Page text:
Bill calls on HMOs to cover therapy for autistic students
Health care providers in California would be required to cover a widely used behavior therapy for autistic students under legislation scheduled for an initial hearing today in Sacramento.
As many as 100,000 school age children with autism are believed to be receiving some form of the behavioral health treatment either through school districts or state-supported clinics - which can cost as much as $70,000 a year per patient. The therapy has been generally categorized as educational - not medical - by health care providers and thus many insurance companies have declined to pay for the service.
But SB 770 by Senate leader Darrell Steinberg, D-Sacramento, would mandate coverage for the therapy, clearly identifying it as medically necessary when needed. This specifically includes applied behavioral analysis,' which is a favored treatment by many experts that work with autistic children.
Parents of autistic children shouldn't have to spend their days and sleepless nights battling with insurance companies because of a lack of clarity regarding this highly effective therapy," said Steinberg in a statement. "Applied behavioral analysis has long been considered medically necessary and has proven remarkably effective for a majority of families."
The bill comes on the heels of a July settlement between the California Department of Managed Health Care and two of the state's biggest health care providers - Anthem Blue Cross and Blue Shield of California.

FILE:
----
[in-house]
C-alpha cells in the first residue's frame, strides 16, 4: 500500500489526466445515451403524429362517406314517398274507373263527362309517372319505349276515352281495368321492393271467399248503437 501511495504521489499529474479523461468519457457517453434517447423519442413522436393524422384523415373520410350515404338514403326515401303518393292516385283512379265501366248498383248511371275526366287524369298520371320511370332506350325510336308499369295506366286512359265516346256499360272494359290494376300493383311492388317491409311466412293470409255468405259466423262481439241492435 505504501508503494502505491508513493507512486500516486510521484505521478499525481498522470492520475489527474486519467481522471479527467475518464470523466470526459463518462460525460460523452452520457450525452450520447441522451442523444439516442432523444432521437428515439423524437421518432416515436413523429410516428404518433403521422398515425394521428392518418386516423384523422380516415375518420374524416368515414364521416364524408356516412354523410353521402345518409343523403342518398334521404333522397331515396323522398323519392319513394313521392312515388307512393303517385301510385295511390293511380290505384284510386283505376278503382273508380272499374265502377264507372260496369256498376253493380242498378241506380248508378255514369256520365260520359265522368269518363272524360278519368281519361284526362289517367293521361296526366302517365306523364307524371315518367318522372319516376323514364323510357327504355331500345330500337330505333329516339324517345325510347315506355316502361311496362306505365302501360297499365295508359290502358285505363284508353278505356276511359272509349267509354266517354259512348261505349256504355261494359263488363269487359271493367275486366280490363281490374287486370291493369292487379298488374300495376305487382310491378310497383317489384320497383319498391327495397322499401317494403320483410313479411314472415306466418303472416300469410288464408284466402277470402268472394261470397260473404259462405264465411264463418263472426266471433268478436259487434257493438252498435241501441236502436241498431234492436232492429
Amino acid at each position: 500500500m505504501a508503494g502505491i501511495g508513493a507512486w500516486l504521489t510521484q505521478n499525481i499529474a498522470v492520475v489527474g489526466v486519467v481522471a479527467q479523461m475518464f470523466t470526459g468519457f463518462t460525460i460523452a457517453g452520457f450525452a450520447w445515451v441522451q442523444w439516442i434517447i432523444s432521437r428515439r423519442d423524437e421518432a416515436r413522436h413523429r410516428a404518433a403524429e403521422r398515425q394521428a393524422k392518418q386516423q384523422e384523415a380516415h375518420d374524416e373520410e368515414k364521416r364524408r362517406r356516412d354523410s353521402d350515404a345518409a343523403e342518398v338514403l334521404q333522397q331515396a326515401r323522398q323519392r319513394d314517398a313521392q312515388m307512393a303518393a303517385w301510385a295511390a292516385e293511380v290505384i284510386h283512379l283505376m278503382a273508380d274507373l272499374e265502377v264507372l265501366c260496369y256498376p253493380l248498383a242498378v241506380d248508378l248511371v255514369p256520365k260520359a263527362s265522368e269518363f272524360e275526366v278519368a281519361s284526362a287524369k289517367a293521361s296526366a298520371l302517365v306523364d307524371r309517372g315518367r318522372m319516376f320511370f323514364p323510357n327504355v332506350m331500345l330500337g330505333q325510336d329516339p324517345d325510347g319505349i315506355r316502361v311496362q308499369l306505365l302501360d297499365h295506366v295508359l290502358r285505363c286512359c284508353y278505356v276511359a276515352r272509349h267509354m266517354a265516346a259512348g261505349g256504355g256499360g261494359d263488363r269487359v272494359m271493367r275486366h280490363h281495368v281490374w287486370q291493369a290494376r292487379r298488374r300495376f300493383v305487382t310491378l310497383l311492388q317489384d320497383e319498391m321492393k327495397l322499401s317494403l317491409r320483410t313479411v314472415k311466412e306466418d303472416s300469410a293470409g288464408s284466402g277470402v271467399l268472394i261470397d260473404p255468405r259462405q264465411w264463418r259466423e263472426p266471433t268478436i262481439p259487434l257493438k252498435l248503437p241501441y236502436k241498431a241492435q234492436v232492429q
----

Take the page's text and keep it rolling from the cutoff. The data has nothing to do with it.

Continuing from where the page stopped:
The department, which among other things regulates Health Maintenance Organizations, has held that applied behavioral analysis is a covered health care service under California law and that insurance plans are required to provide the treatment when medically needed.
Complaints about the coverage issue prompted state regulators to begin their investigation in 2007, which resulted in the finding that both firms either delayed or failed to arrange for the services to be provided to some of their enrolled families.
Although neither firm admitted wrongdoing, they have agreed to begin paying for an initial six months of services for HMO patients provided that the treatment has been deemed "medically necessary."
One of the big problems with the settlement, Steinberg and others have pointed out, is that it requires that the providers of the therapy be licensed or supervised by a licensed provider of the treatment. But California does not issue a license for applied behavioral analysis therapy - thus there is some concern how much service will actually be provided under the settlement.
Steinberg noted that the uncertainty of who is authorized to perform the treatment adds urgency to the need for clarifying legislation. "We need a more expansive network which includes those who are expertly trained and on the cutting edge of ABA therapy so parents don't have to jump through bureaucratic hoops to get children the services they need," he said.
To address that issue, SB 770 identifies a wide array of health care professionals as qualified to provide the treatment from licensed physicians and psychologists to family therapists and clinical social workers as well as those certified by a national testing board engaged in behavior therapy.
The intent is to ensure that professionals who are currently providing the care and are being paid by school districts or regional clinics - will be designated to continue to provide the treatment.
What remains unclear is exactly how the new insurance benefit would mesh with the existing system.
Schools and regional clinics currently provide and pay for a large majority of the behavior treatment to K-12 students - but exactly how the insurance companies would be brought into the process without disrupting existing relationships and individual treatment has not yet been put into regulatory guidelines - as one staffer said, SB 770 provides a framework to start the process.